Port Jefferson Station
Beginnings: The area was first known as Comsewogue, which in the language of the Setalcott Indians means a place where several paths come together. The first white resident was William Tooker, who by 1750 was living in a house that still stands on Sheep Pasture Road at Reeves Road.
Turning Points: Port Jefferson Station remained primarily a farming community until the 1950s. But there was a spurt of development in 1873, when the Long Island Rail Road extended service to Port Jefferson. The depot was designed by Stanford White. The construction of Nesconset Highway in the mid-1950s opened the area for rapid development. The area known as Comsewogue has drifted south over the years.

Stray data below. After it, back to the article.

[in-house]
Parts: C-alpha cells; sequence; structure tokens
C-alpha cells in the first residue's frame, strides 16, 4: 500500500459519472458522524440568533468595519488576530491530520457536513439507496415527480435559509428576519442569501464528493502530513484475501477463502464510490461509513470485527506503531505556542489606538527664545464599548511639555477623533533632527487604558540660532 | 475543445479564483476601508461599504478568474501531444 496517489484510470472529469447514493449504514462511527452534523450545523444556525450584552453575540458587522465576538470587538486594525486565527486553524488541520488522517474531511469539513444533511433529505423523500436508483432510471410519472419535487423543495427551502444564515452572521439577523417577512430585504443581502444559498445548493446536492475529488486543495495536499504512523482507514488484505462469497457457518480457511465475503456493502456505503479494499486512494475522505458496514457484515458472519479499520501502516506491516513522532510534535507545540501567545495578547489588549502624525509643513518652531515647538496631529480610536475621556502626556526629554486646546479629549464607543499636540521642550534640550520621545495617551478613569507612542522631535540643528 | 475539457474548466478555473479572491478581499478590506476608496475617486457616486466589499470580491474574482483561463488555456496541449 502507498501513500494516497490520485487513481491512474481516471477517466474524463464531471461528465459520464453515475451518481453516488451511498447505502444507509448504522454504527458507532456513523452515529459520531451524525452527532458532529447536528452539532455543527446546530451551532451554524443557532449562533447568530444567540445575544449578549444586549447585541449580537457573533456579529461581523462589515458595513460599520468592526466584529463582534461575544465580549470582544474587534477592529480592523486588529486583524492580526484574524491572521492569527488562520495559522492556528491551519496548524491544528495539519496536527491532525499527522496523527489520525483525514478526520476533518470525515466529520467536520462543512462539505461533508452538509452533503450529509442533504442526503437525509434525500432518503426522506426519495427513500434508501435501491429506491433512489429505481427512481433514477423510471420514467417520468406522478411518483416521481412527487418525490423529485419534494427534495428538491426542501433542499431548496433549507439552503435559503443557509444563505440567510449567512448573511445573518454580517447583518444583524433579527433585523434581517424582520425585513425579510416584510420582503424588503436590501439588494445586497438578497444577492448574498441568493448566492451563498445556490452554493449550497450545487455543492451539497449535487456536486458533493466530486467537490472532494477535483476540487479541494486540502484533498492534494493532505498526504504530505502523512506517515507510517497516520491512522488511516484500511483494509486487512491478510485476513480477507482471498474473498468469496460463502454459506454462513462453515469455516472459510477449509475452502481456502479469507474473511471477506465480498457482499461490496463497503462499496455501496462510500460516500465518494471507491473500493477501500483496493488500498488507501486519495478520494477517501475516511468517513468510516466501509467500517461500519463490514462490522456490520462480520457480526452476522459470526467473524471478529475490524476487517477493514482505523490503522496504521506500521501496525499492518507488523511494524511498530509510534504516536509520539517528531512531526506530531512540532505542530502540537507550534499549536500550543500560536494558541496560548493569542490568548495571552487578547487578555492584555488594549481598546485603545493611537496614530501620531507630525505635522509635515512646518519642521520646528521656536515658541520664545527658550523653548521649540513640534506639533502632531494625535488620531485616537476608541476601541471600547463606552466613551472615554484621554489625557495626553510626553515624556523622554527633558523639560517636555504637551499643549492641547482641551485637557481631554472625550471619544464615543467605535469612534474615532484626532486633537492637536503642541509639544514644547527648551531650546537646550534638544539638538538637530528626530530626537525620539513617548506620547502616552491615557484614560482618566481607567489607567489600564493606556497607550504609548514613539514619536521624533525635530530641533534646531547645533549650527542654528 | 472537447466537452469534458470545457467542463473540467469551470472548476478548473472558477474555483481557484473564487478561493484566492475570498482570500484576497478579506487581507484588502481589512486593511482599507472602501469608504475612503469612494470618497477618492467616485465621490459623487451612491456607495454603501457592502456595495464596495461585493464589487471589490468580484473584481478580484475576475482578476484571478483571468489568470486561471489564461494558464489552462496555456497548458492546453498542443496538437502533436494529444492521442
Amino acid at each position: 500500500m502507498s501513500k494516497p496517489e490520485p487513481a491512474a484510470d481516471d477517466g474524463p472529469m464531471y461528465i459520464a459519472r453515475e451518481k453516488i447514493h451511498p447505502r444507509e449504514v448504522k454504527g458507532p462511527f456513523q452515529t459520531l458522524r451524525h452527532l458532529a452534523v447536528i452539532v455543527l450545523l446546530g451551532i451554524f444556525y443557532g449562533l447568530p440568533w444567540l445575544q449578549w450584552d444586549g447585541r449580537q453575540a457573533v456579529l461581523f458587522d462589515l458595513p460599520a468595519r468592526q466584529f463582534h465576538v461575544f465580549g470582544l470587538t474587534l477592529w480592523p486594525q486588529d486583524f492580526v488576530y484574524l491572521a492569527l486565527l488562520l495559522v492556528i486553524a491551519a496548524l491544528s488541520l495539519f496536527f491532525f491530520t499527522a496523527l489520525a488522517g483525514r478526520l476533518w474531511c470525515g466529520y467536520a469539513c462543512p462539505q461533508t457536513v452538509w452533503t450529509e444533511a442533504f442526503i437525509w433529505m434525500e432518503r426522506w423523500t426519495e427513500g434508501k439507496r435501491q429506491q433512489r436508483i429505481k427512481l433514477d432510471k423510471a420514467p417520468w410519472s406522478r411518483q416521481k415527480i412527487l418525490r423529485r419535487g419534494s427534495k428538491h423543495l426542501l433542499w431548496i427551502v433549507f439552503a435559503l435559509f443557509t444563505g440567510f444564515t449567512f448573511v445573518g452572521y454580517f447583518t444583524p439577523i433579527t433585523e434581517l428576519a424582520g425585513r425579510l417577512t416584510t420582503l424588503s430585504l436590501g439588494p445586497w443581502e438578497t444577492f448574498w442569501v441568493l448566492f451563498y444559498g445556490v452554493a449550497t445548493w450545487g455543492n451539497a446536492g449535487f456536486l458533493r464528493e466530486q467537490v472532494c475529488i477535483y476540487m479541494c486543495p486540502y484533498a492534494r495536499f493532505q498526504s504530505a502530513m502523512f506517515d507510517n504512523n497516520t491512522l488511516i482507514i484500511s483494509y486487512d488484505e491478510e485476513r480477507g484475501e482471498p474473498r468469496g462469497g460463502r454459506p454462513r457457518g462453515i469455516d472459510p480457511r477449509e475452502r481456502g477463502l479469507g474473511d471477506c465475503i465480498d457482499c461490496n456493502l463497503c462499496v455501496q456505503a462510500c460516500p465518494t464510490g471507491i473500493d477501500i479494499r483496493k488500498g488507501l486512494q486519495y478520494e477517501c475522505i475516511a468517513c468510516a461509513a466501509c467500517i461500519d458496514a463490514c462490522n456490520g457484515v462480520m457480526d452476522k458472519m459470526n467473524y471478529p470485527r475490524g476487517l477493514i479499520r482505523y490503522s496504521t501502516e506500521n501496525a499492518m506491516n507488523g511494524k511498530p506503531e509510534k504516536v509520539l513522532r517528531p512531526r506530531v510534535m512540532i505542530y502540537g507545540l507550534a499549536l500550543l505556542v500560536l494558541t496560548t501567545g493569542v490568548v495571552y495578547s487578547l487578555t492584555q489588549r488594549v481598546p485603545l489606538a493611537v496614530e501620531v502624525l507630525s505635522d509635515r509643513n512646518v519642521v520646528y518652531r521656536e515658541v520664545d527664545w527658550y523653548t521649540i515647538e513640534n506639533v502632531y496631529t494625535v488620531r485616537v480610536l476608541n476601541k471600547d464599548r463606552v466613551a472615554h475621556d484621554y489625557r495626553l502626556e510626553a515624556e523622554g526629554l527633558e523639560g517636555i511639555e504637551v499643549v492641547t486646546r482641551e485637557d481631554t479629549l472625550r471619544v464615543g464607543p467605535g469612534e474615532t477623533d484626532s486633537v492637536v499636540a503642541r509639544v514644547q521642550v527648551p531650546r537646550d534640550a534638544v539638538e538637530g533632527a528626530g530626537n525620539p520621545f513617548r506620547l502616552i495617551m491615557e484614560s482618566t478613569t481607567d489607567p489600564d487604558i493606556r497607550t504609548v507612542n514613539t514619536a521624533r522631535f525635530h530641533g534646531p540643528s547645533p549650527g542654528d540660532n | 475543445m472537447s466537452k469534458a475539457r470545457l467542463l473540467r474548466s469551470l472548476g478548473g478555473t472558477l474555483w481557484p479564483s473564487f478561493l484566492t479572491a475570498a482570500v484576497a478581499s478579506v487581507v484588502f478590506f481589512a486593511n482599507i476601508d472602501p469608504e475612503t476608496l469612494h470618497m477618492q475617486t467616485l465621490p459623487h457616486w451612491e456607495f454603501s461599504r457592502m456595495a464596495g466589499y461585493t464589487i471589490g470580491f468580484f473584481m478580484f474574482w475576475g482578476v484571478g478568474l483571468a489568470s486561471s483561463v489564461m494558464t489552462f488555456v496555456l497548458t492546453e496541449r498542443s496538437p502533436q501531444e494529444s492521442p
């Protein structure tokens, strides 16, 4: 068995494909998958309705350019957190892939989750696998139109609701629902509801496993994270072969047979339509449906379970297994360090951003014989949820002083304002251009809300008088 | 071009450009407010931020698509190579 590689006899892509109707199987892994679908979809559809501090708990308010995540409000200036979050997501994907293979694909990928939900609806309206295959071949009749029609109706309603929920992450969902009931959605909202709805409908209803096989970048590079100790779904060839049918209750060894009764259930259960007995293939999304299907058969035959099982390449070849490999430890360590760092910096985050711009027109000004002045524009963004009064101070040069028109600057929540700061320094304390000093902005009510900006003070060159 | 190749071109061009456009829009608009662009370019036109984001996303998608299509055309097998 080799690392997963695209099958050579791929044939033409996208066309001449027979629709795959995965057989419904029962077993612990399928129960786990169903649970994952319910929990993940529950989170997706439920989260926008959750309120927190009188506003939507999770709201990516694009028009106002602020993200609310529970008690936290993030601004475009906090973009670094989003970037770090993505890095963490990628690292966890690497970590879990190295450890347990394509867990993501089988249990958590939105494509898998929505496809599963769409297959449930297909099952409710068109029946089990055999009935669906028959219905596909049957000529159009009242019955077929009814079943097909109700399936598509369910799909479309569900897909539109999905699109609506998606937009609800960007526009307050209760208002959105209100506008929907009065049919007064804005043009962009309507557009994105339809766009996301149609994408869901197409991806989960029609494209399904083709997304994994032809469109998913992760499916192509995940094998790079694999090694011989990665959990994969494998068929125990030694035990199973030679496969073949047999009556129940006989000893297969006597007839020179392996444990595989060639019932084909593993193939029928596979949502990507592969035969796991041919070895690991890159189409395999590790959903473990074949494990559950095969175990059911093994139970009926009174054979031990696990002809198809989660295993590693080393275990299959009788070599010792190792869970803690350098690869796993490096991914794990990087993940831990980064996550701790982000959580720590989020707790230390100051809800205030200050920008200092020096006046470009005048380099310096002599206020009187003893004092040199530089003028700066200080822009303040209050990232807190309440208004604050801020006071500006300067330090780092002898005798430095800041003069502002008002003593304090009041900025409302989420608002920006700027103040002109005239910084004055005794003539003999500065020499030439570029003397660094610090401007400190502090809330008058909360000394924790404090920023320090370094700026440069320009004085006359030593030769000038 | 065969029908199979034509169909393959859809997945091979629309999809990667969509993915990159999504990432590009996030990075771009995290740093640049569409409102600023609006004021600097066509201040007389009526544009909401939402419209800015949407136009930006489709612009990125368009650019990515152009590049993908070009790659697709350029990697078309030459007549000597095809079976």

Claim to Fame: Maurice Richard in 1909 erected a factory south of the tracks and west of Route 112. It housed his Only Car Co., the name referring to the fact that the car's engine had only one cylinder. Richard produced only a few cars before the company failed. In 1921, the Port Jefferson Lace Co. opened in the warehouse and eventually expanded and became the Thomas Wilson & Co. employing 300 people. The lace factory produced mosquito netting, camouflage nets and parachutes in World War II and surgical leotards that helped prevent vascular problems for the first astronauts. The lace operations continued into the 1980s.